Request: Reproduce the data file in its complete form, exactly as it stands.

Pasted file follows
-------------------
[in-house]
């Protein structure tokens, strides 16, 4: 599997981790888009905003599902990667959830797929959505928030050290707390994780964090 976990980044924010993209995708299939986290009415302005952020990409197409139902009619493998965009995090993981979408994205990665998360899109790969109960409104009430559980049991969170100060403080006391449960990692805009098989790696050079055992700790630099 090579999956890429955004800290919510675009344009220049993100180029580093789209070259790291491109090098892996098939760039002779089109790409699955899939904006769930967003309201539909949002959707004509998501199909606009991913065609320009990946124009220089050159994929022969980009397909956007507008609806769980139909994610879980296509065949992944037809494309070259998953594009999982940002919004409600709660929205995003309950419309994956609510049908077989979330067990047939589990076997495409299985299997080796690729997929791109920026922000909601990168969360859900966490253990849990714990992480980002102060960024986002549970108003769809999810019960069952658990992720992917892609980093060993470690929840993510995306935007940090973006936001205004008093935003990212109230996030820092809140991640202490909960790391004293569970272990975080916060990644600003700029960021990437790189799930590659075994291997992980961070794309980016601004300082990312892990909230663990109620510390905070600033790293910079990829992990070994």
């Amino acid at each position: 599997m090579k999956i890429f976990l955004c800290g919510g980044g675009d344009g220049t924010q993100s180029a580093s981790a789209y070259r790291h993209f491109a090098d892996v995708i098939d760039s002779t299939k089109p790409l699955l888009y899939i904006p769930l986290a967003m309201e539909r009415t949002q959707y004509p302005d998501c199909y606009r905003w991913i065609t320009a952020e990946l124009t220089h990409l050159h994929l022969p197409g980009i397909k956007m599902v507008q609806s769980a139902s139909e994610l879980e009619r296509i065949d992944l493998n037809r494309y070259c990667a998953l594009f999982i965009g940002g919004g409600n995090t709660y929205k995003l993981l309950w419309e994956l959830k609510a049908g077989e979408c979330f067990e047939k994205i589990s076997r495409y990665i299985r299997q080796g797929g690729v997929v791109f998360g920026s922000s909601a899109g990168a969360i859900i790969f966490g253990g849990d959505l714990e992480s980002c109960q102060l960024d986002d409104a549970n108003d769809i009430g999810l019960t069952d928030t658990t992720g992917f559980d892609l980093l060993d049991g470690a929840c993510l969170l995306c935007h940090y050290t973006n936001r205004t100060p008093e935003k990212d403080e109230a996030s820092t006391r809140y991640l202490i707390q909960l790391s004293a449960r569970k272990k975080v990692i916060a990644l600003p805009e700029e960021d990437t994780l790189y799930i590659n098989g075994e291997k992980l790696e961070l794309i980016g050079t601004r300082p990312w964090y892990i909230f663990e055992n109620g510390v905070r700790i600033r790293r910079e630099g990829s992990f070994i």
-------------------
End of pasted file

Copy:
[in-house]
């Protein structure tokens, strides 16, 4: 599997981790888009905003599902990667959830797929959505928030050290707390994780964090 976990980044924010993209995708299939986290009415302005952020990409197409139902009619493998965009995090993981979408994205990665998360899109790969109960409104009430559980049991969170100060403080006391449960990692805009098989790696050079055992700790630099 090579999956890429955004800290919510675009344009220049993100180029580093789209070259790291491109090098892996098939760039002779089109790409699955899939904006769930967003309201539909949002959707004509998501199909606009991913065609320009990946124009220089050159994929022969980009397909956007507008609806769980139909994610879980296509065949992944037809494309070259998953594009999982940002919004409600709660929205995003309950419309994956609510049908077989979330067990047939589990076997495409299985299997080796690729997929791109920026922000909601990168969360859900966490253990849990714990992480980002102060960024986002549970108003769809999810019960069952658990992720992917892609980093060993470690929840993510995306935007940090973006936001205004008093935003990212109230996030820092809140991640202490909960790391004293569970272990975080916060990644600003700029960021990437790189799930590659075994291997992980961070794309980016601004300082990312892990909230663990109620510390905070600033790293910079990829992990070994």
């Amino acid at each position: 599997m090579k999956i890429f976990l955004c800290g919510g980044g675009d344009g220049t924010q993100s180029a580093s981790a789209y070259r790291h993209f491109a090098d892996v995708i098939d760039s002779t299939k089109p790409l699955l888009y899939i904006p769930l986290a967003m309201e539909r009415t949002q959707y004509p302005d998501c199909y606009r905003w991913i065609t320009a952020e990946l124009t220089h990409l050159h994929l022969p197409g980009i397909k956007m599902v507008q609806s769980a139902s139909e994610l879980e009619r296509i065949d992944l493998n037809r494309y070259c990667a998953l594009f999982i965009g940002g919004g409600n995090t709660y929205k995003l993981l309950w419309e994956l959830k609510a049908g077989e979408c979330f067990e047939k994205i589990s076997r495409y990665i299985r299997q080796g797929g690729v997929v791109f998360g920026s922000s909601a899109g990168a969360i859900i790969f966490g253990g849990d959505l714990e992480s980002c109960q102060l960024d986002d409104a549970n108003d769809i009430g999810l019960t069952d928030t658990t992720g992917f559980d892609l980093l060993d049991g470690a929840c993510l969170l995306c935007h940090y050290t973006n936001r205004t100060p008093e935003k990212d403080e109230a996030s820092t006391r809140y991640l202490i707390q909960l790391s004293a449960r569970k272990k975080v990692i916060a990644l600003p805009e700029e960021d990437t994780l790189y799930i590659n098989g075994e291997k992980l790696e961070l794309i980016g050079t601004r300082p990312w964090y892990i909230f663990e055992n109620g510390v905070r700790i600033r790293r910079e630099g990829s992990f070994i």